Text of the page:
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TDK conference 2009

Evaluating Hungarian farmlands based on densities of common birds and the fitness of the Skylark Alauda arvensis
Biró Judit - year 5
SzIE, Faculty of Veterinary Science, Institute of Biology
Supervisors: András Báldi Phd., Péter Kabai Phd.


In Hungary more than half of the total area is involved in cultivation, and thus farmland is a quite important habitat for a great amount of species. In the last quarter of the 20th century the populations of many farmland birds declined across north and west Europe, suggesting that this trend will be present in central European countries, including Hungary, with entering the EU. Since the entering in 2004, our economy is also directed by the Common Agricultural Policy (CAP), which can be regarded as a new threat to the stable Hungarian farmland populations. The aim of my study was to get more information about the habitat preferences of five farmland birds using their distributions. However, densities may be misleading as indicator of habitat qualities (e.g. refuge effect), hence, I measured the duration of song-flight of the Skylark (Alauda arvensis). Song flight is a reliable advertisement of male fitness, and males with bigger fitness can hold better territories. This is a new approach in qualifying crops in farmland.

Bird censuses were conducted applying the line transect method on the Heves Environmentally Sensitive Area (ESA) from April to May, four times together in 2008. The distribution of the five species- Quail (Coturnix coturnix), Skylark, Yellow Wagtail (Motacilla flava), Common Stonechat (Saxicola torquatus) and Corn Bunting (Emberiza calandra) was species-specific across crop types, with the Quail showing similar densities in all fields (wheat, set-aside, oil-seed rape, maize, semi-natural pasture, alfalfa, sun-flower), while the Stonechat and Corn Bunting showed significant preferences for the oil-seed rape and set-aside. The Skylark and the Yellow Wagtail marginally preferred the oil-seed rape. Measuring the duration of song flights was conducted in April and June 2009 in Heves ESA and near Szombathely in June in three types of land (semi-natural pasture, wheat, oil-seed rape). In Heves ESA, in April I found the highest durations on oil-seed rape based on the median, in June the wheat was the first when oil-seed rape was the last considering length of song flights.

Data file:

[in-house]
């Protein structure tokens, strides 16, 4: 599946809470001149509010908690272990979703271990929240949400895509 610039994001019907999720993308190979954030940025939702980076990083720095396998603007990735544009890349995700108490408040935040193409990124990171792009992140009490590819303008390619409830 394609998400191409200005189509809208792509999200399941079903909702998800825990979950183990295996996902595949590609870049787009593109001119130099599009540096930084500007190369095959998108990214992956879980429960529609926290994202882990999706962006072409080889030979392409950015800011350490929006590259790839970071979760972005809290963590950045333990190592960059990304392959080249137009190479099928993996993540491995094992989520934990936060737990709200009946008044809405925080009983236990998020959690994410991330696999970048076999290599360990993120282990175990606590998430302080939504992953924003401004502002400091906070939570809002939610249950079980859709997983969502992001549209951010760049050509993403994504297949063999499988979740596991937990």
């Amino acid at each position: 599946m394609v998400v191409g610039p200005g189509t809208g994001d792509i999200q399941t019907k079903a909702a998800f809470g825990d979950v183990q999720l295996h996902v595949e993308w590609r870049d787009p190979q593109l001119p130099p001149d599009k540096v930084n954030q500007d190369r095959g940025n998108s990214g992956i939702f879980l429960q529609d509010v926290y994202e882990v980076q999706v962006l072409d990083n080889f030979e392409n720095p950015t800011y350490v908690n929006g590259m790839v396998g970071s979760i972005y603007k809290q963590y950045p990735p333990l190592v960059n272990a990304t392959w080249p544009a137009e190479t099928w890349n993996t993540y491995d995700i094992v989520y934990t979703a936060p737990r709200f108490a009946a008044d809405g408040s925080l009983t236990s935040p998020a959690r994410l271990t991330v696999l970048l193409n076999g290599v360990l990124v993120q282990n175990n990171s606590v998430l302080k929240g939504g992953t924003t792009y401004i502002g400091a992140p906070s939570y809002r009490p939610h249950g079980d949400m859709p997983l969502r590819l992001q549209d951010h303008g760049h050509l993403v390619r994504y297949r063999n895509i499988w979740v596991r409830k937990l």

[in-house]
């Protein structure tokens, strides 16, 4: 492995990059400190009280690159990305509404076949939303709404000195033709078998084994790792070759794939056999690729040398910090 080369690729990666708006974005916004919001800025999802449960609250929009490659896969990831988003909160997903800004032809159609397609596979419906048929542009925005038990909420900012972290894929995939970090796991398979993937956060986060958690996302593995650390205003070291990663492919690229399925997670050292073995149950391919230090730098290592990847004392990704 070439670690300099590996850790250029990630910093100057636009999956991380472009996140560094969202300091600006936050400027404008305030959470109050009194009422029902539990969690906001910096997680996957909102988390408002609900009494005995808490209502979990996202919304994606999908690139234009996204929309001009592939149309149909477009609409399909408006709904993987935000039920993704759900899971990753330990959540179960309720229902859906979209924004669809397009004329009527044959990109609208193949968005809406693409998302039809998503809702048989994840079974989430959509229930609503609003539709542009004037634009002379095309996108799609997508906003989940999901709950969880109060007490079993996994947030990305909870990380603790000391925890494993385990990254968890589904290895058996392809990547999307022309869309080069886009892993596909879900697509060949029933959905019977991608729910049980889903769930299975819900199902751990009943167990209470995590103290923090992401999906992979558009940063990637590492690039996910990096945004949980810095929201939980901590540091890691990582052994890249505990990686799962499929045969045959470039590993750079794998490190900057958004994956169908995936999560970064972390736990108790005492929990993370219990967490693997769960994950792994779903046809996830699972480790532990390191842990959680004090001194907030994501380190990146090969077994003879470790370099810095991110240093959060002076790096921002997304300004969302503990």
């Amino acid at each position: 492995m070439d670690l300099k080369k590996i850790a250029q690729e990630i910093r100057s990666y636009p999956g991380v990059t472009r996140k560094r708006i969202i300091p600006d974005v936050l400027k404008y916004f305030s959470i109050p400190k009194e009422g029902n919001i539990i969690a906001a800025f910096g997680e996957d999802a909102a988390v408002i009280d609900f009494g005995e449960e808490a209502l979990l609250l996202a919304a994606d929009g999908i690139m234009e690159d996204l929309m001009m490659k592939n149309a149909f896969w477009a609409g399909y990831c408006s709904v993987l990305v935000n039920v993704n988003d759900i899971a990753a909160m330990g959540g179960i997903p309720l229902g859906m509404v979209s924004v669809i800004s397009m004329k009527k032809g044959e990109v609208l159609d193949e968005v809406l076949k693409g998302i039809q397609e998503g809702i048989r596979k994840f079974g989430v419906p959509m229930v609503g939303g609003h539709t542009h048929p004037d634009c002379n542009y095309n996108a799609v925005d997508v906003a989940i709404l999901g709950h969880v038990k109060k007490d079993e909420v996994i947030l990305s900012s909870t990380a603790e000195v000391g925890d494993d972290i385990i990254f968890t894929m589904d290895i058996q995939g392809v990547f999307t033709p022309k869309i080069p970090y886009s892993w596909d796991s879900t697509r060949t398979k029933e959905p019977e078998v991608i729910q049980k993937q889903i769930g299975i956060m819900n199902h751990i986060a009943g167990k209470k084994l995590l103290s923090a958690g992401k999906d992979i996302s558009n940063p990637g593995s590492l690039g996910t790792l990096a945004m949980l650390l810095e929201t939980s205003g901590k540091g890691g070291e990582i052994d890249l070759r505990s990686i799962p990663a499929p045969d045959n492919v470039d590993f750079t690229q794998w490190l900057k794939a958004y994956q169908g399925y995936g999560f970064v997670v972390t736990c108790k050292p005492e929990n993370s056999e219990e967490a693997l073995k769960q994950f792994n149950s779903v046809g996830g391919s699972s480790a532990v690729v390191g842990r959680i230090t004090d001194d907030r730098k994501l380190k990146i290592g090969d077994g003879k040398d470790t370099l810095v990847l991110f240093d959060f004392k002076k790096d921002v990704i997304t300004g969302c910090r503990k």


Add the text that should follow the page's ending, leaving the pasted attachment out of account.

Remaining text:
Based on my results i think that song flight performance depends on the region (Heves, Szombathely), the timing of the study (April, June) and the maximum and minimum height of vegetation. Song flight as a new method seems to be effective in qualifying crops on farmland, since it showed detectable spatial and temporal variation. Preferences measured from densities and duration of song flight in Heves ESA were similar for example in the case of oil-seed rape. To summarize, measuring the duration of song flight is an effective way to qualify crops in culivated agricultural areas. Further, I hypothetised that the diversity of crops in the Heves ESA, and the relatively low level of management intensity are responsible for the richness of birdlife in crops.

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